New York State Court of Claims

New York State Court of Claims

GIRARD v. THE STATE OF NEW YORK, #2001-015-135, Claim No. 103064, Motion No. M-62940


Claimant, who was a passenger in State owned vehicle, moved for summary judgment on issue of liability. Motion denied since movant offered no evidence in admissible form to establish that the vehicle was operated in a negligent manner. Unauthenticated police report was not sufficient proof in that regard and claimant's attorney was without direct knowledge.

Case Information

Claimant short name:
Footnote (claimant name) :

Footnote (defendant name) :

Third-party claimant(s):

Third-party defendant(s):

Claim number(s):
Motion number(s):
Cross-motion number(s):

Claimant's attorney:
Defendant's attorney:
Honorable Eliot Spitzer, Attorney General
By: Frederick H. McGown, III, EsquireAssistant Attorney General
Third-party defendant's attorney:

Signature date:
April 4, 2001
Saratoga Springs

Official citation:

Appellate results:

See also (multicaptioned case)


Claimant's motion pursuant to CPLR 3212 seeking an order determining the liability of the defendant as a matter of law and setting the matter down for an assessment of damages is denied. This claim arose out of a single motor vehicle accident which occurred on July 29, 2000 on State Road 145 in the Town of Rensselaerville, Albany County. The claimant's affidavit in support of the motion states, in its entirety, the following:
I was a student at SUNY Oneonta on July 29, 2000, when I was a passenger in a van owned by the defendant. At approximately 1:20 p.m., the van, which was rounding a curve, jumped the curb, turned over and rolled a few times. I was ejected from the van and when the van came to a stop, it was on top of me. This accident occurred on State Road 145 in the town of Rensselaerville, Albany County, New York, at its intersection with Traverse [sic] Hill. The van came to rest in the Brookside Cemetery.
Claimant's motion for summary judgment is supported by the affidavit of the claimant, an affirmation of her attorney who is without direct knowledge of the facts and a copy of an unauthenticated police report (MV-104A). The motion was opposed solely by an affirmation of the defendant's attorney who argues that claimant's motion is not properly supported and, therefore, is insufficient to permit a determination of the defendant's liability as a matter of law.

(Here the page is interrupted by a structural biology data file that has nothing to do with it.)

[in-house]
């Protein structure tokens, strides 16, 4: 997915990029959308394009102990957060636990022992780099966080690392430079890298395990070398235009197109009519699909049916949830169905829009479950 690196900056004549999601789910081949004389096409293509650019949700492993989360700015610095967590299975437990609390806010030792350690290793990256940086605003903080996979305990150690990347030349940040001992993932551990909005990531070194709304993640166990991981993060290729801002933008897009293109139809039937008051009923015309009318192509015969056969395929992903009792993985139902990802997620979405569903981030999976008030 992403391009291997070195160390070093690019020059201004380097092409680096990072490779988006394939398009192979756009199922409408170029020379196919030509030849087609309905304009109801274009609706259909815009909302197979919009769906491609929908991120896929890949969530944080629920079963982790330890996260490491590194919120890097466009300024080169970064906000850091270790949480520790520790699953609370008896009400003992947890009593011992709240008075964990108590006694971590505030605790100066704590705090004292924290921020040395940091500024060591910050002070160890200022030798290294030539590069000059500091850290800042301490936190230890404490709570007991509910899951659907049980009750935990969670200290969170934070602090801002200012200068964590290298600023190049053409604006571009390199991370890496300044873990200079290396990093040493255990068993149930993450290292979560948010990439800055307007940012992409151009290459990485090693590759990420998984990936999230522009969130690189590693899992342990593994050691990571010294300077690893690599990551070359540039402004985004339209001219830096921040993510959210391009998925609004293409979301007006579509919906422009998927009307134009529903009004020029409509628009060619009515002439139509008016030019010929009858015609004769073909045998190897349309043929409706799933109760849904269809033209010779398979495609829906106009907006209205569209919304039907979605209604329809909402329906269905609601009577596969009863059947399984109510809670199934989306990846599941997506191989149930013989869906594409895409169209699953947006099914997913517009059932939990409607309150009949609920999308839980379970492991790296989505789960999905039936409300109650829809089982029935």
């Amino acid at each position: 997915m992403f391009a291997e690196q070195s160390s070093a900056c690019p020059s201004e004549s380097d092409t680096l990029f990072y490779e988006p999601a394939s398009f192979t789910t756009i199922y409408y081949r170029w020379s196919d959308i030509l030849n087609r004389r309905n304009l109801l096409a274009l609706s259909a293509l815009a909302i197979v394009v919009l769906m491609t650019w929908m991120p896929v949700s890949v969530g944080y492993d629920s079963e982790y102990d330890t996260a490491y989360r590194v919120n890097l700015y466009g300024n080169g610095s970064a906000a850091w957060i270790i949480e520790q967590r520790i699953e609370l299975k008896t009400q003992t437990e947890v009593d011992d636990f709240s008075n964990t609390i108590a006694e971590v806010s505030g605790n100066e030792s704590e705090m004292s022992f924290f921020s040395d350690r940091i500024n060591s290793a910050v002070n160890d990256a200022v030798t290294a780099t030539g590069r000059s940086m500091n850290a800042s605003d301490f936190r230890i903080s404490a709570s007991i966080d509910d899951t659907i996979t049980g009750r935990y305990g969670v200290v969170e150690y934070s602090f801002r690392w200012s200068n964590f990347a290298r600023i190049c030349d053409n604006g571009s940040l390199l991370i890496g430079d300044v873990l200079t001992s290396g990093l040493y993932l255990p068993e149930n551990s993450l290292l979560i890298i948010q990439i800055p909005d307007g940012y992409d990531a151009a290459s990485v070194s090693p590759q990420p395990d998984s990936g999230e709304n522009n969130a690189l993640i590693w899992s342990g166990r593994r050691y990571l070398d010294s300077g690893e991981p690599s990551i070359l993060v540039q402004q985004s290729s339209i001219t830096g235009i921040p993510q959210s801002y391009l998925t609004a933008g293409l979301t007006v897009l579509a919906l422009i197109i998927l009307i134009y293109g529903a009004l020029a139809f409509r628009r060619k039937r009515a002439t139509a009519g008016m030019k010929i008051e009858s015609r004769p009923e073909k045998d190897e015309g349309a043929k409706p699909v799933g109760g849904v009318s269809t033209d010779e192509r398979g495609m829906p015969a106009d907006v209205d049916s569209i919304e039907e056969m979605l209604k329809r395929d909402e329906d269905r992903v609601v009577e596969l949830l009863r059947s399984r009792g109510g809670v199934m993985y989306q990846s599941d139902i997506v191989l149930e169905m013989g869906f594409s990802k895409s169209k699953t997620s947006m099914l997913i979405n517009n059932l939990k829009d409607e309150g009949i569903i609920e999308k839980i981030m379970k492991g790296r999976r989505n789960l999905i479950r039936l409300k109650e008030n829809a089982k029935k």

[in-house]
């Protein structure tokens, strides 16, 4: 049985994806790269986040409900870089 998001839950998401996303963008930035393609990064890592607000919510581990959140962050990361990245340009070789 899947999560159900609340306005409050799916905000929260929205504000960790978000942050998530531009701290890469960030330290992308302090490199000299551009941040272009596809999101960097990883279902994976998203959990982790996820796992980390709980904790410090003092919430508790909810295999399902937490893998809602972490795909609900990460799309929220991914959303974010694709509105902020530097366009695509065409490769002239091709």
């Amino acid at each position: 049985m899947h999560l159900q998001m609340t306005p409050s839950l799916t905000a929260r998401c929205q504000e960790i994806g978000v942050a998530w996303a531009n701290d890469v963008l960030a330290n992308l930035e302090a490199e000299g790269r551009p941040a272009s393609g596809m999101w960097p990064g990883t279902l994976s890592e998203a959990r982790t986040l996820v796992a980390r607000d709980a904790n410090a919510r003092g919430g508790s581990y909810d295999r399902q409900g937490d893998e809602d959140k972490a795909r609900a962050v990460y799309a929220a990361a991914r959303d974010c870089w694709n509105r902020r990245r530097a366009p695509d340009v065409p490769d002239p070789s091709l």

In order to grant summary judgment, a Court must find that there are no material triable issues of fact. "To obtain summary judgment it is necessary that the movant establish his cause of action or defense 'sufficiently to warrant the court as a matter of law in directing judgment' in his favor (CPLR 3212, subd [b]), and he must do so by tender of evidentiary proof in admissible form" (Friends of Animals v Associated Fur Mfrs., 46 NY2d 1065, 1067). Once the movant establishes his or her prima facie entitlement to summary judgment, the burden shifts to the opposing party to come forward with admissible proof establishing the existence of a material issue of fact requiring a trial (Leek v McGlone, 162 AD2d 504). Should the moving party fail to make a prima facie showing of its entitlement to judgment as a matter of law, the motion will be denied regardless of the sufficiency of the opposing papers (Alvarez v Prospect Hosp., 68 NY2d 320).

As noted above, this motion was supported by an unauthenticated police report. Because the report was not submitted in evidentiary form, it may not be considered on the motion (Szymanski v Robinson, 234 AD2d 992). Furthermore, it is well established that "[a] police accident report made by a police officer who was not an eyewitness containing hearsay statements regarding the ultimate issues of fact may not be admitted into evidence for the purpose of establishing the cause of the accident in question" (Figueroa v Luna, ____ AD2d ____, 2001 WL 225711; citing Kajoshaj v Greenspan, 88 AD2d 538, 539; Murray v Donlan, 77 AD2d 337). Claimant offered no affidavit from the investigating police officer nor was any attempt made to show that such officer was an expert in accident reconstruction. Such a showing would have allowed the Court to consider the officer's conclusions as to the cause of the accident based upon "postincident expert analysis of observable physical evidence" (Murray v Donlan, 77 AD2d 337, 347). Absent such a showing the report's conclusion that unsafe speed was a contributing factor to this accident, expressed solely as an answer to item #19 on the police report, may not be considered on the motion.

The motion was further supported by counsel's affirmation dated January 8, 2001. However, since claimant's attorney is without direct knowledge of the facts giving rise to the claim his affirmation is not competent evidence in support of the motion (see, Ciaccia v Moore, 159 AD2d 957; Zuckerman v City of New York, 49 NY2d 557). The only evidence submitted in admissible form on this motion was the affidavit of the claimant which is insufficient to establish a prima facie showing of negligence on the part of the vehicle's operator.

The claimant has failed to submit proof adequate to establish her entitlement to judgment as a matter of law. Accordingly, this motion must be denied.

April 4, 2001
Saratoga Springs, New York

Judge of the Court of Claims

The Court considered the following papers:
  1. Notice of motion dated January 8, 2001;
  2. Affirmation of Arthur Lichtman dated January 8, 2001;
  3. Affidavit of Maralyn Girard sworn to January 9, 2001 with exhibit;
  4. Affirmation of Frederick H. McGown, III, dated January 31, 2001 with exhibit;
  5. Reply affirmation of Arthur Lichtman dated February 2, 2001 with exhibit.